I recently did something I typically don’t do – I went to see a movie after I’d read the book.
Often I find the movie to be a disappointment after reading the words on the page. And if I’ve seen the movie first, I typically won’t go back and read the book. But this time I did something different.
I had read Bryan Stevenson’s Just Mercy: A Story of Justice and Redemption back in 2017, about two years after it was published. And I recently went to see the movie which has stunning performances by Jamie Foxx and Michael B. Jordan (neither of whom was honored with an Oscar nomination for their outstanding depiction of Walter McMillan and Bryan Stevenson).
If you aren’t familiar with the book, the movie or the story, it’s about Bryan Stevenson, a black Harvard-educated lawyer, who went to Alabama to represent convicted prisoners on death row at great personal sacrifice. He has spent his career challenging biases against the poor and minorities in the criminal justice system and has represented cases before the U.S. Supreme Court, winning a decision to prohibit sentencing children under 18 to death or life imprisonment without parole. He is now widely acclaimed for his work in helping and advocating for the poor, the incarcerated, and the condemned.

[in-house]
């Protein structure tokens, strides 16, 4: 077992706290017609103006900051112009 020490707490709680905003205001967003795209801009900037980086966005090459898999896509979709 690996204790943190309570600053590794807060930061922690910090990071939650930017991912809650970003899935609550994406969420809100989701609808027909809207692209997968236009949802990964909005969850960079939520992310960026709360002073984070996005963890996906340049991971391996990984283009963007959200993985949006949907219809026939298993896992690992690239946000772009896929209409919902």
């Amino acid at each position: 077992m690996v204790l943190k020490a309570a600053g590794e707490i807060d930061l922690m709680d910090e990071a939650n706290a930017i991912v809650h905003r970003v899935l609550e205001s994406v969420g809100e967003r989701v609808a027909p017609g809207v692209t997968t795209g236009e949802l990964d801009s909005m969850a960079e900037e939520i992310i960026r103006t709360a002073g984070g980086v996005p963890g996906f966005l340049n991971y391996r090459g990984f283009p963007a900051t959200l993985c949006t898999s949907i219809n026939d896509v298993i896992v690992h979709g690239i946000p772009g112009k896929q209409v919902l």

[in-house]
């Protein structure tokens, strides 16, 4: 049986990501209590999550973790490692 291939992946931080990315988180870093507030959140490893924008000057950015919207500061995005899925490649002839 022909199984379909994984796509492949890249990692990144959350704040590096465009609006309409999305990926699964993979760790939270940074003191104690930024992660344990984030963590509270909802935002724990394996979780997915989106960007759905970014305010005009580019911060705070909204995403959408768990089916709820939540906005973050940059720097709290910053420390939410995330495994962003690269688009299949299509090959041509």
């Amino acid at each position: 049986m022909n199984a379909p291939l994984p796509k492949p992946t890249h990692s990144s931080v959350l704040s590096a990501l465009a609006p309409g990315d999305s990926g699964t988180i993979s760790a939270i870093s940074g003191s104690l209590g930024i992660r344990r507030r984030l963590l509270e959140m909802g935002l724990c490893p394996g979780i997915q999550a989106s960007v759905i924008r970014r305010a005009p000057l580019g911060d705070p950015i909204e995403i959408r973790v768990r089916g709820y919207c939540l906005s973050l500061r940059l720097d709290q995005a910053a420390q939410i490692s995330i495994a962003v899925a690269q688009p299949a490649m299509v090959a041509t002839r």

As I watched the movie, I was reminded (once again) how one individual can make a difference in this world. And I thought back to the quote by Anne Frank:
“How wonderful it is that nobody need wait a single moment before starting to improve the world.”
Not all of us can or will have the impact on society that Bryan Stevenson has had, nor the impact on an understanding of the Holocaust from the writings of a 13-year-old girl, but I believe that each of us has the power to improve whatever part of the world we occupy. Each of us has a sphere of influence.
Ultimately, I am glad that I did something I don't typically do... and now, what are you willing to do to start improving the world?
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Sarah Birnbach is a writer and author who shares the transformative power of journaling, providing encouragement and insights to help people on their journey to their "best self" and is the creator of the free Best Self Program.